• Pain and discomfort in your abdomen
• A bloated feeling

Your GP will be looking for some specific symptoms that are needed for a positive diagnosis of IBS. These are either:

• Abdominal pain, or discomfort, that goes away after you empty your bowel
• Abdominal pain, or discomfort, with a change in your bowel habits – for example, you may go to toilet  more often than you did before, or you may produce stools that look different from usual

For IBS to be diagnosed, you will also need to have at least two of the following symptoms:

• A change in how you pass stools, such as needing to strain, feeling a sense of urgency, or feeling that  you have not emptied your bowels properly
•Bloating, hardness or tension in your abdomen
• Symptoms that are worse after eating
• The passing of mucus from your rectum (back passage)

Further testing is usually only required when you have specific symptoms, or signs, that suggest that you may have a more serious condition than IBS. These symptoms include:

• Unexplained weight loss
• Abdominal and rectal mass (localised swelling in the abdomen and/or rectum)
• Bleeding from your rectum (back passage)
• Anaemia (a condition that occurs when there is a reduced number of red blood cells, or haemoglobin concentration in the blood)

Further testing may also be recommended if you have a family history of bowel, or ovarian, cancer, or if you are over 60 years of age and you have experienced a change in your bowel habits that has lasted more than six weeks.


A number of complementary therapies for IBS have been suggested, which are based on physical and psychological interventions:

Physical interventions

• Acupuncture
• Reflexology (a type of massage therapy)
• The herbal remedy aloe vera (a plant that is native to north Africa)

However, there is no evidence that these complementary therapies are effective at treating IBS. You should also be aware that aloe vera has been linked to a number of possible adverse effects, such as dehydration and a reduction in blood sugar levels.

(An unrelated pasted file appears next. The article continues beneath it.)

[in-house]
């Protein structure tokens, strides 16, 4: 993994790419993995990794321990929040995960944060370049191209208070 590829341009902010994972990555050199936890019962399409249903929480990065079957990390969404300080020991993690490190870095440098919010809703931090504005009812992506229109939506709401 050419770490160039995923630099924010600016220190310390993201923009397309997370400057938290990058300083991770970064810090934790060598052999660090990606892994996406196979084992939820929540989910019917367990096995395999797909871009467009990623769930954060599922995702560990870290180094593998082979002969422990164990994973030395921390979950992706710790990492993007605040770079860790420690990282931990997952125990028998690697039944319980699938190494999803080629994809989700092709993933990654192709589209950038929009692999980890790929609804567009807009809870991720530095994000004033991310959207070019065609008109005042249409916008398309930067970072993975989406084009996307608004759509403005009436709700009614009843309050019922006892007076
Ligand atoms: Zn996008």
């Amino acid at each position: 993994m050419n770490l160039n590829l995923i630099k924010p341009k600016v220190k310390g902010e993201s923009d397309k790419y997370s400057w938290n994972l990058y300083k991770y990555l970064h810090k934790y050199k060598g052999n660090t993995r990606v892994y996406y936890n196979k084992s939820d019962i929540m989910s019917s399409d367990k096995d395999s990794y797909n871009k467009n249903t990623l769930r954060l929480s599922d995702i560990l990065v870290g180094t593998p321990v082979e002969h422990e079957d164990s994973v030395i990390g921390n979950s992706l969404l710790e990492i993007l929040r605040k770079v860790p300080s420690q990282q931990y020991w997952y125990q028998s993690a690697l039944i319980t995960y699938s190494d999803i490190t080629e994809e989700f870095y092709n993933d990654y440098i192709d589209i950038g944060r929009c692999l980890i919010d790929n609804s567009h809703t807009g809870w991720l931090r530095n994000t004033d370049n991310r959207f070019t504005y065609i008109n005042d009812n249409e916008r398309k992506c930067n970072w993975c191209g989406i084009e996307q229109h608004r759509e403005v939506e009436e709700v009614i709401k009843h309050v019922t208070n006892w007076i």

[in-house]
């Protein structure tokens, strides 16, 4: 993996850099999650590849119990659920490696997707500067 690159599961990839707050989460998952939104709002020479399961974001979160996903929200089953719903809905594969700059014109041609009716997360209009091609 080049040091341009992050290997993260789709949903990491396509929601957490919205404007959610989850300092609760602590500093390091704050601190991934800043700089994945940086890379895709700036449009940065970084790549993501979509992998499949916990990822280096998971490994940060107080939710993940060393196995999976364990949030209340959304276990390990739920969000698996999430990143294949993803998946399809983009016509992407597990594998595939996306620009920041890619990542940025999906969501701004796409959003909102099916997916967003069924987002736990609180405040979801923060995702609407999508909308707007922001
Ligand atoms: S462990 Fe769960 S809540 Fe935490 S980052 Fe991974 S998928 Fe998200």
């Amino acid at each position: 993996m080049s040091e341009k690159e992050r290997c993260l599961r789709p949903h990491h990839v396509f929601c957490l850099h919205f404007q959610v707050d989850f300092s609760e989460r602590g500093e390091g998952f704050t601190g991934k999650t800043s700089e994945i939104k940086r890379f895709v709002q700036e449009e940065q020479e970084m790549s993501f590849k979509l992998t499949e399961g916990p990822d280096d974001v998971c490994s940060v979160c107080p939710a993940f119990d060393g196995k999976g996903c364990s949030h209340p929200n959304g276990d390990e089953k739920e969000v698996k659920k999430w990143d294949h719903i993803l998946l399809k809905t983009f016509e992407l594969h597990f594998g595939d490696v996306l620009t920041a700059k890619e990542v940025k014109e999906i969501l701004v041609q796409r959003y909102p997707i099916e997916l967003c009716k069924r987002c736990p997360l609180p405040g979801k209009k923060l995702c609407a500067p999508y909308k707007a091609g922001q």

Psychological interventions

If your symptoms of IBS are still causing you problems after 12 months of treatment, you may be referred for a type of therapy known as a psychological intervention.

There are several types of interventions available, but they all work by teaching you psychological techniques that can help you to control your condition more effectively:

Psychodynamic interpersonal therapy (PIT) – a type of psychotherapy that has had some success in helping people with IBS. PIT is based on the principle that your unconscious thoughts, beliefs and attitudes can have an important influence on the way that you think, act, and feel. During PIT, your therapist will help you to explore your past in order to determine how it might have affected you unconsciously, and they will help you to confront unwelcome, or unhelpful beliefs, attitudes, and behaviour in an attempt to change them.

Hypnotherapy – in this type of therapy, hypnosis is used to change your unconscious mind’s attitude towards any symptoms that you may have. You may also be taught self-hypnosis techniques. Hypnotherapy has been shown to be effective in helping some people reduce their symptoms of pain and discomfort.

Cognitive behavioural therapy (CBT) – based on the principle that the way that we feel is partly dependent on the way that we think about things.

Studies into the effectiveness of CBT have shown that people who train themselves to react differently to their condition by using relaxation techniques and maintaining a positive attitude, report a decrease in pain levels.

CBT may also help you to cope better with stress, anxiety and depression.

IBS is also sometimes known as:

  • Functional bowel
  • Mucous colitis
  • Nervous bowel
  • Nervous colon
  • Nervous diarrhoea
  • Spastic colitis
  • Spastic colon